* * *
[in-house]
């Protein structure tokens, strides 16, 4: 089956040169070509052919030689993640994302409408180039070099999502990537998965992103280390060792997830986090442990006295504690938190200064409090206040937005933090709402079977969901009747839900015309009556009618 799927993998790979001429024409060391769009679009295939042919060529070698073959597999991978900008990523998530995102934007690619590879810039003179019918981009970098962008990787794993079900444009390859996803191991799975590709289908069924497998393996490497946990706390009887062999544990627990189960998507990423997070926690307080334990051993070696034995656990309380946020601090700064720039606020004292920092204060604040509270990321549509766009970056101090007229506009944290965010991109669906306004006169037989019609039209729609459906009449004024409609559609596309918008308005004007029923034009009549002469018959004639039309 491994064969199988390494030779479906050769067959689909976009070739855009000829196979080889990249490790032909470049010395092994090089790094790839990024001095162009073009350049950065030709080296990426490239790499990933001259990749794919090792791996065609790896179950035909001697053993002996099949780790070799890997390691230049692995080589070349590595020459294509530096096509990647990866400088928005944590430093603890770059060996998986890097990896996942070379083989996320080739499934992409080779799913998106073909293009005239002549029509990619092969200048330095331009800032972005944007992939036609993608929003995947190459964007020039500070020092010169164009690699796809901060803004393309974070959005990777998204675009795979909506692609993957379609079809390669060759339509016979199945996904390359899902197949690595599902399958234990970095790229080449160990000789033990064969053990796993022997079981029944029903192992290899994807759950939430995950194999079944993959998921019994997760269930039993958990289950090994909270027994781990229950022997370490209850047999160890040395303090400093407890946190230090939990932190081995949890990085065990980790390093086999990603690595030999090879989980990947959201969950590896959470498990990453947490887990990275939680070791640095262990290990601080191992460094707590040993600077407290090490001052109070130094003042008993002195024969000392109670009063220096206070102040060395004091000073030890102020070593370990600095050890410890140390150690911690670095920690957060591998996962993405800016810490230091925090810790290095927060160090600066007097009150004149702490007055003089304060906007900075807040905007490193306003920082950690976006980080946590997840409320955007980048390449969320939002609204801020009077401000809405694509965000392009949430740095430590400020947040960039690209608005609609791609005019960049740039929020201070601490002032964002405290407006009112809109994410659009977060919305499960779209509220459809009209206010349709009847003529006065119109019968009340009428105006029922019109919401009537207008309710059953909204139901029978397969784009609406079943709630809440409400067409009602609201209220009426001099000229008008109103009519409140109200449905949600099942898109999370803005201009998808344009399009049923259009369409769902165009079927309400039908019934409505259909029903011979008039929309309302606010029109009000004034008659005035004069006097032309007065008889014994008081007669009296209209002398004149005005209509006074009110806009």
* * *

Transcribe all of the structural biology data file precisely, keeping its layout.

[in-house]
């Protein structure tokens, strides 16, 4: 089956040169070509052919030689993640994302409408180039070099999502990537998965992103280390060792997830986090442990006295504690938190200064409090206040937005933090709402079977969901009747839900015309009556009618 799927993998790979001429024409060391769009679009295939042919060529070698073959597999991978900008990523998530995102934007690619590879810039003179019918981009970098962008990787794993079900444009390859996803191991799975590709289908069924497998393996490497946990706390009887062999544990627990189960998507990423997070926690307080334990051993070696034995656990309380946020601090700064720039606020004292920092204060604040509270990321549509766009970056101090007229506009944290965010991109669906306004006169037989019609039209729609459906009449004024409609559609596309918008308005004007029923034009009549002469018959004639039309 491994064969199988390494030779479906050769067959689909976009070739855009000829196979080889990249490790032909470049010395092994090089790094790839990024001095162009073009350049950065030709080296990426490239790499990933001259990749794919090792791996065609790896179950035909001697053993002996099949780790070799890997390691230049692995080589070349590595020459294509530096096509990647990866400088928005944590430093603890770059060996998986890097990896996942070379083989996320080739499934992409080779799913998106073909293009005239002549029509990619092969200048330095331009800032972005944007992939036609993608929003995947190459964007020039500070020092010169164009690699796809901060803004393309974070959005990777998204675009795979909506692609993957379609079809390669060759339509016979199945996904390359899902197949690595599902399958234990970095790229080449160990000789033990064969053990796993022997079981029944029903192992290899994807759950939430995950194999079944993959998921019994997760269930039993958990289950090994909270027994781990229950022997370490209850047999160890040395303090400093407890946190230090939990932190081995949890990085065990980790390093086999990603690595030999090879989980990947959201969950590896959470498990990453947490887990990275939680070791640095262990290990601080191992460094707590040993600077407290090490001052109070130094003042008993002195024969000392109670009063220096206070102040060395004091000073030890102020070593370990600095050890410890140390150690911690670095920690957060591998996962993405800016810490230091925090810790290095927060160090600066007097009150004149702490007055003089304060906007900075807040905007490193306003920082950690976006980080946590997840409320955007980048390449969320939002609204801020009077401000809405694509965000392009949430740095430590400020947040960039690209608005609609791609005019960049740039929020201070601490002032964002405290407006009112809109994410659009977060919305499960779209509220459809009209206010349709009847003529006065119109019968009340009428105006029922019109919401009537207008309710059953909204139901029978397969784009609406079943709630809440409400067409009602609201209220009426001099000229008008109103009519409140109200449905949600099942898109999370803005201009998808344009399009049923259009369409769902165009079927309400039908019934409505259909029903011979008039929309309302606010029109009000004034008659005035004069006097032309007065008889014994008081007669009296209209002398004149005005209509006074009110806009």